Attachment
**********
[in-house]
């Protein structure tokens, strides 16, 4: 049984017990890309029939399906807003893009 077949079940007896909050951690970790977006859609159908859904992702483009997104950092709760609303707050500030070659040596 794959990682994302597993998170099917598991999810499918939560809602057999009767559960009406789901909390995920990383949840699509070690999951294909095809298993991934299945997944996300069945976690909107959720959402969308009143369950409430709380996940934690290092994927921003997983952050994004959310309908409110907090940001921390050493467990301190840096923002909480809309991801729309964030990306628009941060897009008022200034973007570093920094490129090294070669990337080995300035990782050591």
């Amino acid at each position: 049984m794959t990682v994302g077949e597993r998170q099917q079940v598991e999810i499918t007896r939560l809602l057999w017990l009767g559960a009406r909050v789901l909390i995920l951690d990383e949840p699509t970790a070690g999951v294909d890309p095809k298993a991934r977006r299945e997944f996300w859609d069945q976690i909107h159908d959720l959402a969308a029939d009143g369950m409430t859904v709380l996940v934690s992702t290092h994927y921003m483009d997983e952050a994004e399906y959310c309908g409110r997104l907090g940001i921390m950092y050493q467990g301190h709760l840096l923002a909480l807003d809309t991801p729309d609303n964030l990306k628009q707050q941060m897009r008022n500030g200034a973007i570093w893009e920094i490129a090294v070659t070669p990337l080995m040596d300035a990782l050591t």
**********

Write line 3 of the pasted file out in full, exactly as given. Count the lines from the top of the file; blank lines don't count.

């Amino acid at each position: 049984m794959t990682v994302g077949e597993r998170q099917q079940v598991e999810i499918t007896r939560l809602l057999w017990l009767g559960a009406r909050v789901l909390i995920l951690d990383e949840p699509t970790a070690g999951v294909d890309p095809k298993a991934r977006r299945e997944f996300w859609d069945q976690i909107h159908d959720l959402a969308a029939d009143g369950m409430t859904v709380l996940v934690s992702t290092h994927y921003m483009d997983e952050a994004e399906y959310c309908g409110r997104l907090g940001i921390m950092y050493q467990g301190h709760l840096l923002a909480l807003d809309t991801p729309d609303n964030l990306k628009q707050q941060m897009r008022n500030g200034a973007i570093w893009e920094i490129a090294v070659t070669p990337l080995m040596d300035a990782l050591t």